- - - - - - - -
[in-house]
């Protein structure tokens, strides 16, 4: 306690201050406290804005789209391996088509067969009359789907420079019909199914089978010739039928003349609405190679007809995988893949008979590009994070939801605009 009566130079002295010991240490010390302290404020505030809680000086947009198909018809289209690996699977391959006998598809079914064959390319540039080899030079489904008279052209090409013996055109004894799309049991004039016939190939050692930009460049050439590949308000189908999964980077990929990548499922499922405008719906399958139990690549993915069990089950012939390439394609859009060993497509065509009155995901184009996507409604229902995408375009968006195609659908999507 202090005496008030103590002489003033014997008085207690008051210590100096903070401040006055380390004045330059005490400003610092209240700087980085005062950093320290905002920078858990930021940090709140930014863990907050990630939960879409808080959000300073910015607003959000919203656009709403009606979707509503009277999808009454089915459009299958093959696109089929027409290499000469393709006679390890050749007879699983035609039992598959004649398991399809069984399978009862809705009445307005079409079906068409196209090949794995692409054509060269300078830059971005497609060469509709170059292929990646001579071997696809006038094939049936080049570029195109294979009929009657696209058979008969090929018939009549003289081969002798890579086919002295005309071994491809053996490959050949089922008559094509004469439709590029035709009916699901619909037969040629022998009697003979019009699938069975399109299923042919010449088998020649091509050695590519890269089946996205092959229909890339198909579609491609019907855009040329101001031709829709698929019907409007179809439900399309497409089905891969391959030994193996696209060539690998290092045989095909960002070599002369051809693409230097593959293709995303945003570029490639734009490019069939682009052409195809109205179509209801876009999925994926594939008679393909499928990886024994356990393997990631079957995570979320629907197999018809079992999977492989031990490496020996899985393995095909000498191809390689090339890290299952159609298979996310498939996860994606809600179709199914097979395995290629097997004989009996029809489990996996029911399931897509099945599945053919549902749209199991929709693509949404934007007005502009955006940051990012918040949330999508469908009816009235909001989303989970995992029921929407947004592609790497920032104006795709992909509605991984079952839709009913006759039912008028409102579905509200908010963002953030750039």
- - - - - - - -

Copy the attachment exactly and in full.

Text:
[in-house]
């Protein structure tokens, strides 16, 4: 306690201050406290804005789209391996088509067969009359789907420079019909199914089978010739039928003349609405190679007809995988893949008979590009994070939801605009 009566130079002295010991240490010390302290404020505030809680000086947009198909018809289209690996699977391959006998598809079914064959390319540039080899030079489904008279052209090409013996055109004894799309049991004039016939190939050692930009460049050439590949308000189908999964980077990929990548499922499922405008719906399958139990690549993915069990089950012939390439394609859009060993497509065509009155995901184009996507409604229902995408375009968006195609659908999507 202090005496008030103590002489003033014997008085207690008051210590100096903070401040006055380390004045330059005490400003610092209240700087980085005062950093320290905002920078858990930021940090709140930014863990907050990630939960879409808080959000300073910015607003959000919203656009709403009606979707509503009277999808009454089915459009299958093959696109089929027409290499000469393709006679390890050749007879699983035609039992598959004649398991399809069984399978009862809705009445307005079409079906068409196209090949794995692409054509060269300078830059971005497609060469509709170059292929990646001579071997696809006038094939049936080049570029195109294979009929009657696209058979008969090929018939009549003289081969002798890579086919002295005309071994491809053996490959050949089922008559094509004469439709590029035709009916699901619909037969040629022998009697003979019009699938069975399109299923042919010449088998020649091509050695590519890269089946996205092959229909890339198909579609491609019907855009040329101001031709829709698929019907409007179809439900399309497409089905891969391959030994193996696209060539690998290092045989095909960002070599002369051809693409230097593959293709995303945003570029490639734009490019069939682009052409195809109205179509209801876009999925994926594939008679393909499928990886024994356990393997990631079957995570979320629907197999018809079992999977492989031990490496020996899985393995095909000498191809390689090339890290299952159609298979996310498939996860994606809600179709199914097979395995290629097997004989009996029809489990996996029911399931897509099945599945053919549902749209199991929709693509949404934007007005502009955006940051990012918040949330999508469908009816009235909001989303989970995992029921929407947004592609790497920032104006795709992909509605991984079952839709009913006759039912008028409102579905509200908010963002953030750039």